Fall into Cooking Featured Recipe from Jacques Pepin’s Essential Pepin

When the weather gets cooler in the fall, I make soup. I generally cook up a big batch and freeze some for whenever I need it. This one, with sausage, potatoes, and cabbage, is hearty and good for cold weather. It’s terrific served with thick slices of country bread, and if you have a salad as well, you’ve got a complete dinner.

Sausage, Potato, and Cabbage Soup

Serves 8


8 ounces mild Italian sausage meat
2 small onions, cut into 1-inch-thick slices (1 ½ cups)
6 scallions, trimmed (leaving some green) and cut into ½-inch pieces (1¼ cups)
6 cups water
1 pound potatoes, peeled and cut into ½-inch-thick slices
8 ounces savoy cabbage, cut into 1 ½-inch pieces (4 cups)
1¼ teaspoons salt
Crusty French bread

Break the sausage meat into 1-inch pieces and place it in a saucepan over high heat. Sauté, stirring and scraping the bottom of the pan with a wooden spoon to keep the meat from sticking, for 10 minutes, or until the sausage is well browned.

Add the onions and scallions and cook for 1 minute. Stir in the water, potatoes, cabbage, and salt and bring to a boil. Cover, reduce the heat to low, and cook for 45 minutes.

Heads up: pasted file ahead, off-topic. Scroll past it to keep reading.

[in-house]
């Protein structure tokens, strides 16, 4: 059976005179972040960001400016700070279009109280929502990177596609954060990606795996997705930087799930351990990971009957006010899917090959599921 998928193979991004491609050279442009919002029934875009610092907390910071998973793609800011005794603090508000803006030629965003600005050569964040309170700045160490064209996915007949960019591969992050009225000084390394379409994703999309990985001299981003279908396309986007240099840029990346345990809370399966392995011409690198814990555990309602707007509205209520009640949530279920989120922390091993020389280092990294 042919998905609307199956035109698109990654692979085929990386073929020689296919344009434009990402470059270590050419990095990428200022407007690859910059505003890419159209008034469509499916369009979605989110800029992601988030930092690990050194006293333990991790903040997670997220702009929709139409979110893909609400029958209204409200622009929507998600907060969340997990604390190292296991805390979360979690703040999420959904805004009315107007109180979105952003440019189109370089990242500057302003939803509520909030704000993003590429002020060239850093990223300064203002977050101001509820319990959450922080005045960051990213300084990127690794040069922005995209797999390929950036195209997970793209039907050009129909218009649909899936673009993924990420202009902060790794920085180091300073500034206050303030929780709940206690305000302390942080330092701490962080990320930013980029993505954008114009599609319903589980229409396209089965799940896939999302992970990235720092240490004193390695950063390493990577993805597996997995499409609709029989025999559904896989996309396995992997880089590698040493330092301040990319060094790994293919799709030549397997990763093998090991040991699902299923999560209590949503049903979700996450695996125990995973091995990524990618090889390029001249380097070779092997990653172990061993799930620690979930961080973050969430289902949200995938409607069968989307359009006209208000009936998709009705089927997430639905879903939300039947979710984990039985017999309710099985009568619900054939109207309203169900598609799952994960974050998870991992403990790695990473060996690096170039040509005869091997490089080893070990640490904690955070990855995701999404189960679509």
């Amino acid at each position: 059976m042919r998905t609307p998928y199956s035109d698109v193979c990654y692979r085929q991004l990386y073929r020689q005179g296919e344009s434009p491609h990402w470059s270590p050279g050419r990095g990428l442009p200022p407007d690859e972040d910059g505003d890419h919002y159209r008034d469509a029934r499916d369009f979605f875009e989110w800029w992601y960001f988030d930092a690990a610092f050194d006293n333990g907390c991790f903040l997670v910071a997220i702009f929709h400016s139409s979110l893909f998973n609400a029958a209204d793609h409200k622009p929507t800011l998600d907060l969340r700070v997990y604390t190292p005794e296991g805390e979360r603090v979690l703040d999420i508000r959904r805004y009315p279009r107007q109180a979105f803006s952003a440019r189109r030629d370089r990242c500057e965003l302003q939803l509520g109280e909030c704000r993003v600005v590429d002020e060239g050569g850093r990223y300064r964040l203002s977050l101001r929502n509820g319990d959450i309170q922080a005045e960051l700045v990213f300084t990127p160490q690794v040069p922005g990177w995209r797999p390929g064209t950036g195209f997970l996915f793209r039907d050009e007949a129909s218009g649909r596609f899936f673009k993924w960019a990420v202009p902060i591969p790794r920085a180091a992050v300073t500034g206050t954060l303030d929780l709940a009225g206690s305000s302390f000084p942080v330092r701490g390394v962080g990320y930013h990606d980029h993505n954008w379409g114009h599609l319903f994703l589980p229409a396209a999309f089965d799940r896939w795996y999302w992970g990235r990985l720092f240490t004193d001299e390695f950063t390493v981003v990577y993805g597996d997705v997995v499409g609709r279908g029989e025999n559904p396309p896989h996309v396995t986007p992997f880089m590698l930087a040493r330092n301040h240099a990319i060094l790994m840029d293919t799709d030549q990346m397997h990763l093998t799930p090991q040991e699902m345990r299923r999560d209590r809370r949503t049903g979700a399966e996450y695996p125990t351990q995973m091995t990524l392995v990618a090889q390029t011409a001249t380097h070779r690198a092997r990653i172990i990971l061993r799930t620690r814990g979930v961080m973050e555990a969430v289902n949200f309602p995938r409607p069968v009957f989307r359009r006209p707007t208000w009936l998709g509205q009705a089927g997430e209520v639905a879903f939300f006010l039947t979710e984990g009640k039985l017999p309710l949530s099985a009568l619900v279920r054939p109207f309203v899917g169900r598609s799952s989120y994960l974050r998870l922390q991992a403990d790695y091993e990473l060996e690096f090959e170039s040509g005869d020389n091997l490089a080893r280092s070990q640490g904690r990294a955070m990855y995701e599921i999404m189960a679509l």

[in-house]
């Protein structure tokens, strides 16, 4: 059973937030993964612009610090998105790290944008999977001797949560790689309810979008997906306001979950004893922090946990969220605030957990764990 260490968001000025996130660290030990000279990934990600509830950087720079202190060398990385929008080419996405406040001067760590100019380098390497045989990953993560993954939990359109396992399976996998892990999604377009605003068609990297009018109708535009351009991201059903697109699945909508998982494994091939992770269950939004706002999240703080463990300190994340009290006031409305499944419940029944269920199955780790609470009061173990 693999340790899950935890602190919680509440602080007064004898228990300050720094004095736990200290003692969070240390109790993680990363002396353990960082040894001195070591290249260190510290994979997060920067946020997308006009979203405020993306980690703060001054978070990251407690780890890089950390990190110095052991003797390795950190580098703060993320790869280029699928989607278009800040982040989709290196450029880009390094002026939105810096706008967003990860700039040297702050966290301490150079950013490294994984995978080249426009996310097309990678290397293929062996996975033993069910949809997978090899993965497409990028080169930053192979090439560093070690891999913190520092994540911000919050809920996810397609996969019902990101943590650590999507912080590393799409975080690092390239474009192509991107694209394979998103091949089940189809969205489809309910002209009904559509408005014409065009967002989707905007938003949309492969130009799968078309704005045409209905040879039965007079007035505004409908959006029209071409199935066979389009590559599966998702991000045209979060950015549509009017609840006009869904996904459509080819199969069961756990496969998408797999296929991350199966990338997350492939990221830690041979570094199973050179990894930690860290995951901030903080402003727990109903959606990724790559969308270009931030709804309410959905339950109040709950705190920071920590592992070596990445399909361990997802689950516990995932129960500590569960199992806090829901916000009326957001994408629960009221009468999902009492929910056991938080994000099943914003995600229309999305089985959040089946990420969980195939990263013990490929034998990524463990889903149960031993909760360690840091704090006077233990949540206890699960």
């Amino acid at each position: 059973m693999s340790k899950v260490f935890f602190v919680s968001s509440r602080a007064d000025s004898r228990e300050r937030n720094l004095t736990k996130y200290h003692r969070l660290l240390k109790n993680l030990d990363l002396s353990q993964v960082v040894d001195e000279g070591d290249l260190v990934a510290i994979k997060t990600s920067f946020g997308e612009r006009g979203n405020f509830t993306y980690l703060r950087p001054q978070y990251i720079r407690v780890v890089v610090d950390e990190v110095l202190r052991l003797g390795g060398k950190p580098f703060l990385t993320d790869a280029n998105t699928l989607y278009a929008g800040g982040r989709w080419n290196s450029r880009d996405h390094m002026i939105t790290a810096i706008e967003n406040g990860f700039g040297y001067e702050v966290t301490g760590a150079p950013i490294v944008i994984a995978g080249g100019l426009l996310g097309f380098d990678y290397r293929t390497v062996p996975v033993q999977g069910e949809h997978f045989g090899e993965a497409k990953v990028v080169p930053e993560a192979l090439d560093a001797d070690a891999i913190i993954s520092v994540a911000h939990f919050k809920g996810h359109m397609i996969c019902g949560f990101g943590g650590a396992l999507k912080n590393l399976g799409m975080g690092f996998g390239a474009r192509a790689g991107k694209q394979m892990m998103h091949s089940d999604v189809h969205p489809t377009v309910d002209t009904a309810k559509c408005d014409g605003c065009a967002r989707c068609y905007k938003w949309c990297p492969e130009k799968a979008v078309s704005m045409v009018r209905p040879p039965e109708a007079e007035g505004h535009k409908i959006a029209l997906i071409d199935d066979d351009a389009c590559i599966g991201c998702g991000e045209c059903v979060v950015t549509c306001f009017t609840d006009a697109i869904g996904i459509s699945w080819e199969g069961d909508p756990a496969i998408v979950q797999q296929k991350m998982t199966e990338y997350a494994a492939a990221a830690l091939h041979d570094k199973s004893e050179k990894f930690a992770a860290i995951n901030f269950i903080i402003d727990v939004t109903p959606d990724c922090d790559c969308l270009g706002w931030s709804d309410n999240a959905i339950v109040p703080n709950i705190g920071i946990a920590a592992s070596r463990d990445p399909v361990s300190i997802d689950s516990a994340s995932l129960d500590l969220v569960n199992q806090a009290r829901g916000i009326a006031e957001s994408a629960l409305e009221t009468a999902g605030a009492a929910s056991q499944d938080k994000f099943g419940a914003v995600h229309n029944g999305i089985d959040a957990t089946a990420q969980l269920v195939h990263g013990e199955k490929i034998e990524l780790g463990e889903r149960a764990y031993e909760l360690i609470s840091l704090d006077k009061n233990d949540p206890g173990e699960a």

Serve the soup in bowls with chunks of crusty French bread.

Baker’s Wife Potatoes

This classic potato gratin is made in France in many places, as is the famous dauphinois gratin, which is made with cream, milk, and garlic. The dauphinois has many more calories than this one, which is flavorful and ideal with any type of roast, from a roast chicken to a leg of lamb.

The potatoes are sliced but not washed, which would cause them to lose the starch that binds the dish. A good chicken stock and a little white wine are added for acidity, and the gratin is flavored with thyme and bay leaves. It can be prepared ahead and even frozen.

Serves 8


2 pounds Yukon Gold potatoes
1 tablespoon peanut oil
4 cups thinly sliced onions (about 14 ounces)
6 large garlic cloves, thinly sliced (3 tablespoons)
3 cups homemade chicken stock (page 612) or low-salt canned chicken broth
1 teaspoon salt, or to taste
½ teaspoon freshly ground black pepper
½ cup dry white wine
3 bay leaves
2 fresh thyme sprigs

Preheat the oven to 375 degrees.

Peel the potatoes and cut them into ⅛-inch-thick slices.

Heat the oil in a large saucepan. When it is hot, add the onions and sauté them for 3 to 4 minutes. Add the remaining ingredients, including the potatoes, mixing gently, and bring to a boil. Transfer the mixture to an 8-cup gratin dish.

Bake for 50 minutes to 1 hour, until most of the moisture is absorbed and the potatoes are tender when pierced with a fork. Serve.

Chicken Legs with Wine and Yams

I love both yams and sweet potatoes and use them in different ways, sometimes in soup, sometimes simply split in half and roasted in the oven. You can use either sweet potatoes or yams in this casserole, which also includes mushrooms, chicken, and wine. This is a great dish for company. It can be prepared ahead and reheated--which makes it even better.